Pensions can be complicated due to the rules and jargon associated with them; the differences between personal and occupational pensions, the rules associated with the retirement benefits, how much you can contribute to your pension and receive tax relief etc. However, the rationale for starting a pension is simple, a pension enables you to save for your retirement in a tax efficient manner.
Ireland’s State Pension (Contributory) stands at just over €265 per week. The is less than half the current average industrial weekly wage. Considering this and your required income in retirement, there is a very good chance that you will need to have an additional source of income in retirement and a pension can provide you with this income.
From an individual’s perspective
When you contribute to a pension, you are making an initial saving by getting tax relief at your marginal rate of income tax, e.g., for someone on the higher rate of income tax who wants to contribute €100 to their pension, it will cost them €60 as they will receive tax relief of €40.
The value of the contributions that you make can be enhanced by investing in suitable investment funds over the term of your pension. The investment growth that is achieved within a pension is tax-free. This is where the element of risk comes into pensions. Ideally, a pension investor should take advantage of the tax-free investment growth within their pension so they can maximise the value of their pension fund at retirement. However, investors will have varying risk profiles and it is important that a pension investor is aware of the risk profile of their pension. The pension investment portfolio should be reviewed periodically to ensure the investments remain suitable.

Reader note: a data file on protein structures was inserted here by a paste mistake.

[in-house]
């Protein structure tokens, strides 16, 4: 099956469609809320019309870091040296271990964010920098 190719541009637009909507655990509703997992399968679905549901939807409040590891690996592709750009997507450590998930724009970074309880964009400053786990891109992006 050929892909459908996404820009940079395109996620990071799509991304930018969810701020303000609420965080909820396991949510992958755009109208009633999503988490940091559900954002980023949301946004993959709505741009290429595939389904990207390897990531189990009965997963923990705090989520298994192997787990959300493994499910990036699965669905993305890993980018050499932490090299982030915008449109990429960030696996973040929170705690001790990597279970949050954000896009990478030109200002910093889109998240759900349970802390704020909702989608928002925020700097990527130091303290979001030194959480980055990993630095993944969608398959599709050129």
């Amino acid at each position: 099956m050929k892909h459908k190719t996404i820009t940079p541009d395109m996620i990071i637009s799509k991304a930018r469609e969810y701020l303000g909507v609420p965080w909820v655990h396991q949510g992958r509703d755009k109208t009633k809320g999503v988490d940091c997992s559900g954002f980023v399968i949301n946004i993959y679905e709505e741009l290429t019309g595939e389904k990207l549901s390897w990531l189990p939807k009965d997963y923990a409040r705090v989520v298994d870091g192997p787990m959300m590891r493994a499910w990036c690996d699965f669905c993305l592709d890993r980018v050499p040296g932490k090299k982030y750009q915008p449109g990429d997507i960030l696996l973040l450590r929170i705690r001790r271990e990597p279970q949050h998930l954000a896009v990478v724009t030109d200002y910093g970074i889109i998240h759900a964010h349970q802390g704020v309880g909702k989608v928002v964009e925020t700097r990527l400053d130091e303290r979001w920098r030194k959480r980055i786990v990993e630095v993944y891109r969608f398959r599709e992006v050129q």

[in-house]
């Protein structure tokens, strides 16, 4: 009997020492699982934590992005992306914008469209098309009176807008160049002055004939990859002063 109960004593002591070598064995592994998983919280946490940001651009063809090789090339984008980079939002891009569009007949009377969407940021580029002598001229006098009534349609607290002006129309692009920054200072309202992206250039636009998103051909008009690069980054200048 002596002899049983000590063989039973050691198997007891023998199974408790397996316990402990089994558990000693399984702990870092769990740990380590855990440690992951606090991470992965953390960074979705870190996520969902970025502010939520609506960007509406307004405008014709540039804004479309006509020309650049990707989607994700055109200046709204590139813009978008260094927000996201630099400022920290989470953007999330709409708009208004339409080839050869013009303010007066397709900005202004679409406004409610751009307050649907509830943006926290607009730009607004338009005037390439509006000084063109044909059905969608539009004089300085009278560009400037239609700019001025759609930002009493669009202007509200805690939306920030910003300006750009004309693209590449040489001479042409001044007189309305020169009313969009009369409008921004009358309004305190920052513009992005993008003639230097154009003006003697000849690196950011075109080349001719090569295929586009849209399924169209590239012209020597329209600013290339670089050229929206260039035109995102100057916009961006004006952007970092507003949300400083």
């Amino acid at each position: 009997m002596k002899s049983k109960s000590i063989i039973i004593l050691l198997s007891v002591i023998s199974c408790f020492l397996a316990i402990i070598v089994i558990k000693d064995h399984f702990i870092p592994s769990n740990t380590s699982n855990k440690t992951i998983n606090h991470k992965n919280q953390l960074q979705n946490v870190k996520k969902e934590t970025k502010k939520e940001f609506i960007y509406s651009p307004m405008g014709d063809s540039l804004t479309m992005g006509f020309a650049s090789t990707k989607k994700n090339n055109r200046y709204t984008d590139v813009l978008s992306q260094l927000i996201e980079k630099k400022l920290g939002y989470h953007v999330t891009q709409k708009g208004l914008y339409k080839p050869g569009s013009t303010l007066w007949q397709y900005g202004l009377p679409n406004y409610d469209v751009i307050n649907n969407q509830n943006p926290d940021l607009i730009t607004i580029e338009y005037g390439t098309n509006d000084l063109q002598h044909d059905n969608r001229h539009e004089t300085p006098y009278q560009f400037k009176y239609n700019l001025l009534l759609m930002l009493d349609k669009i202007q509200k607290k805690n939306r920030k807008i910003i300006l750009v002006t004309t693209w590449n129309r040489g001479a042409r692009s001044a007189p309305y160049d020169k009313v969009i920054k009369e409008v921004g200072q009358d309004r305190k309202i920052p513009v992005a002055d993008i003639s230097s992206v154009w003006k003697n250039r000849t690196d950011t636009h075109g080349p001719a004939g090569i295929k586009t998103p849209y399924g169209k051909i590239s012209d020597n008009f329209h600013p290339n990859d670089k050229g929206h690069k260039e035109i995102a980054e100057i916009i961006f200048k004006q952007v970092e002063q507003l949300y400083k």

From an employer’s perspective
While it remains to be seen when exactly auto-enrolment will be introduced in Ireland, employers can use occupational pensions to provide employee benefits on their own terms at any point. An Employer can establish an occupational pension scheme for its employees in a cost-effective manner and receive corporate tax relief on the contributions it makes to the scheme.
Where an employer is looking to maximise the pension contributions made to the pensions of certain employees, a change in legislation for personal retirement savings accounts (PRSAs) that came into effect this year has opened new funding opportunities. Following this change, there are no Revenue limits on the maximum benefits that an employer can provide to the employee, subject to the standard fund threshold (SFT) of €2 million (SFT is the maximum tax relieved pension funds from all sources at retirement).